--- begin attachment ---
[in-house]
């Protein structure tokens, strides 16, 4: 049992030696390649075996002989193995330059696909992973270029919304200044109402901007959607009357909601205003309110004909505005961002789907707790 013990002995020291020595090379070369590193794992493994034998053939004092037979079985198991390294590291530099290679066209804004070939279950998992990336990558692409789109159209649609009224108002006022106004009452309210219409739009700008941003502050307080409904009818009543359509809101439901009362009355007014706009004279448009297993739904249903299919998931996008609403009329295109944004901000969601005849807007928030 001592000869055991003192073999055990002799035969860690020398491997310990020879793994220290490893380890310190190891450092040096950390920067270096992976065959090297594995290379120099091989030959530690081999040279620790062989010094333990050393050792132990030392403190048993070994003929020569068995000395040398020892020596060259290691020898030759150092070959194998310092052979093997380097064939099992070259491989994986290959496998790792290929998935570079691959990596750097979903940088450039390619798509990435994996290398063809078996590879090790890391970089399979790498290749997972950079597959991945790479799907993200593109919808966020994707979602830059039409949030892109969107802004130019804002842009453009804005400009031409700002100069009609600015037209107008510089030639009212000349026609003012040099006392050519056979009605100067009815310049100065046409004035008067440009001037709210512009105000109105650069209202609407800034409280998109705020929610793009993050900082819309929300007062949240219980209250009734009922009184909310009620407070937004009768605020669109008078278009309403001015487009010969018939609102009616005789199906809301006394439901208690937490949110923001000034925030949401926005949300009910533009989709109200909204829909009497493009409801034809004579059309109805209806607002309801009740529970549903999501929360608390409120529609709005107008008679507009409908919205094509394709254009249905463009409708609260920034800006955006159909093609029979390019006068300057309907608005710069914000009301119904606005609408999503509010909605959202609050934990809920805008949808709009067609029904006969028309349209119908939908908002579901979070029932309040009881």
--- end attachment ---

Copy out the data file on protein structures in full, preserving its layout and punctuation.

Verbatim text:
[in-house]
């Protein structure tokens, strides 16, 4: 049992030696390649075996002989193995330059696909992973270029919304200044109402901007959607009357909601205003309110004909505005961002789907707790 013990002995020291020595090379070369590193794992493994034998053939004092037979079985198991390294590291530099290679066209804004070939279950998992990336990558692409789109159209649609009224108002006022106004009452309210219409739009700008941003502050307080409904009818009543359509809101439901009362009355007014706009004279448009297993739904249903299919998931996008609403009329295109944004901000969601005849807007928030 001592000869055991003192073999055990002799035969860690020398491997310990020879793994220290490893380890310190190891450092040096950390920067270096992976065959090297594995290379120099091989030959530690081999040279620790062989010094333990050393050792132990030392403190048993070994003929020569068995000395040398020892020596060259290691020898030759150092070959194998310092052979093997380097064939099992070259491989994986290959496998790792290929998935570079691959990596750097979903940088450039390619798509990435994996290398063809078996590879090790890391970089399979790498290749997972950079597959991945790479799907993200593109919808966020994707979602830059039409949030892109969107802004130019804002842009453009804005400009031409700002100069009609600015037209107008510089030639009212000349026609003012040099006392050519056979009605100067009815310049100065046409004035008067440009001037709210512009105000109105650069209202609407800034409280998109705020929610793009993050900082819309929300007062949240219980209250009734009922009184909310009620407070937004009768605020669109008078278009309403001015487009010969018939609102009616005789199906809301006394439901208690937490949110923001000034925030949401926005949300009910533009989709109200909204829909009497493009409801034809004579059309109805209806607002309801009740529970549903999501929360608390409120529609709005107008008679507009409908919205094509394709254009249905463009409708609260920034800006955006159909093609029979390019006068300057309907608005710069914000009301119904606005609408999503509010909605959202609050934990809920805008949808709009067609029904006969028309349209119908939908908002579901979070029932309040009881």